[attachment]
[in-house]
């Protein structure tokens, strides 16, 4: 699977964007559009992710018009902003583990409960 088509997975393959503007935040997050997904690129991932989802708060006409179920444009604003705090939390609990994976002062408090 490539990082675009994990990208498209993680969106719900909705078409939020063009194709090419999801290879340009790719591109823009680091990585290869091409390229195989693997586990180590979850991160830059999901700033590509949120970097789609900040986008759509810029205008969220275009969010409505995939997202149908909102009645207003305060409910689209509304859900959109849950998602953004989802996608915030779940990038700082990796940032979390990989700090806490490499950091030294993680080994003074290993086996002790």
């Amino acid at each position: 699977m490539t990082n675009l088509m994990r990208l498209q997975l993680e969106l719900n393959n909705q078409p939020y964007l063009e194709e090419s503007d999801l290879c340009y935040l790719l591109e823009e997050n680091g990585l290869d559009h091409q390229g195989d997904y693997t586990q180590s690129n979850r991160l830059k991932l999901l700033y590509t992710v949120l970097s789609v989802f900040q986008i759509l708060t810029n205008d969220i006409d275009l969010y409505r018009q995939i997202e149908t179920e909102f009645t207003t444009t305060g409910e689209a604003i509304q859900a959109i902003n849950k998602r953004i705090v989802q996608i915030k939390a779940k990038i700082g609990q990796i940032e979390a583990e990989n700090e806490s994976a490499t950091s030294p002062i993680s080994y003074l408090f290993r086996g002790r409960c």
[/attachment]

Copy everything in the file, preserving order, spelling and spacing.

[in-house]
């Protein structure tokens, strides 16, 4: 699977964007559009992710018009902003583990409960 088509997975393959503007935040997050997904690129991932989802708060006409179920444009604003705090939390609990994976002062408090 490539990082675009994990990208498209993680969106719900909705078409939020063009194709090419999801290879340009790719591109823009680091990585290869091409390229195989693997586990180590979850991160830059999901700033590509949120970097789609900040986008759509810029205008969220275009969010409505995939997202149908909102009645207003305060409910689209509304859900959109849950998602953004989802996608915030779940990038700082990796940032979390990989700090806490490499950091030294993680080994003074290993086996002790």
């Amino acid at each position: 699977m490539t990082n675009l088509m994990r990208l498209q997975l993680e969106l719900n393959n909705q078409p939020y964007l063009e194709e090419s503007d999801l290879c340009y935040l790719l591109e823009e997050n680091g990585l290869d559009h091409q390229g195989d997904y693997t586990q180590s690129n979850r991160l830059k991932l999901l700033y590509t992710v949120l970097s789609v989802f900040q986008i759509l708060t810029n205008d969220i006409d275009l969010y409505r018009q995939i997202e149908t179920e909102f009645t207003t444009t305060g409910e689209a604003i509304q859900a959109i902003n849950k998602r953004i705090v989802q996608i915030k939390a779940k990038i700082g609990q990796i940032e979390a583990e990989n700090e806490s994976a490499t950091s030294p002062i993680s080994y003074l408090f290993r086996g002790r409960c």